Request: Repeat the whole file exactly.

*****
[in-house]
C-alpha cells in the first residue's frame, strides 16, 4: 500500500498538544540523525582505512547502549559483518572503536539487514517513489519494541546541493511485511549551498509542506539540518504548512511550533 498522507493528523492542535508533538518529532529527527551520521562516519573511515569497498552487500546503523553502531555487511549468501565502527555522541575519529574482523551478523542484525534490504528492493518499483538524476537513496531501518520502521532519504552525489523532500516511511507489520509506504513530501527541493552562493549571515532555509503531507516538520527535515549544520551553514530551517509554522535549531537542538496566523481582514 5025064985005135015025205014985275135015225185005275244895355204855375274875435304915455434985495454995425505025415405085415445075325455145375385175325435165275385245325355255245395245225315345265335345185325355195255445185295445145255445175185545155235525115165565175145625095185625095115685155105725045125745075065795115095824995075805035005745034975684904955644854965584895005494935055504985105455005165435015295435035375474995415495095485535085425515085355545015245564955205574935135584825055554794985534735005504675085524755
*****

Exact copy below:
[in-house]
C-alpha cells in the first residue's frame, strides 16, 4: 500500500498538544540523525582505512547502549559483518572503536539487514517513489519494541546541493511485511549551498509542506539540518504548512511550533 498522507493528523492542535508533538518529532529527527551520521562516519573511515569497498552487500546503523553502531555487511549468501565502527555522541575519529574482523551478523542484525534490504528492493518499483538524476537513496531501518520502521532519504552525489523532500516511511507489520509506504513530501527541493552562493549571515532555509503531507516538520527535515549544520551553514530551517509554522535549531537542538496566523481582514 5025064985005135015025205014985275135015225185005275244895355204855375274875435304915455434985495454995425505025415405085415445075325455145375385175325435165275385245325355255245395245225315345265335345185325355195255445185295445145255445175185545155235525115165565175145625095185625095115685155105725045125745075065795115095824995075805035005745034975684904955644854965584895005494935055504985105455005165435015295435035375474995415495095485535085425515085355545015245564955205574935135584825055554794985534735005504675085524755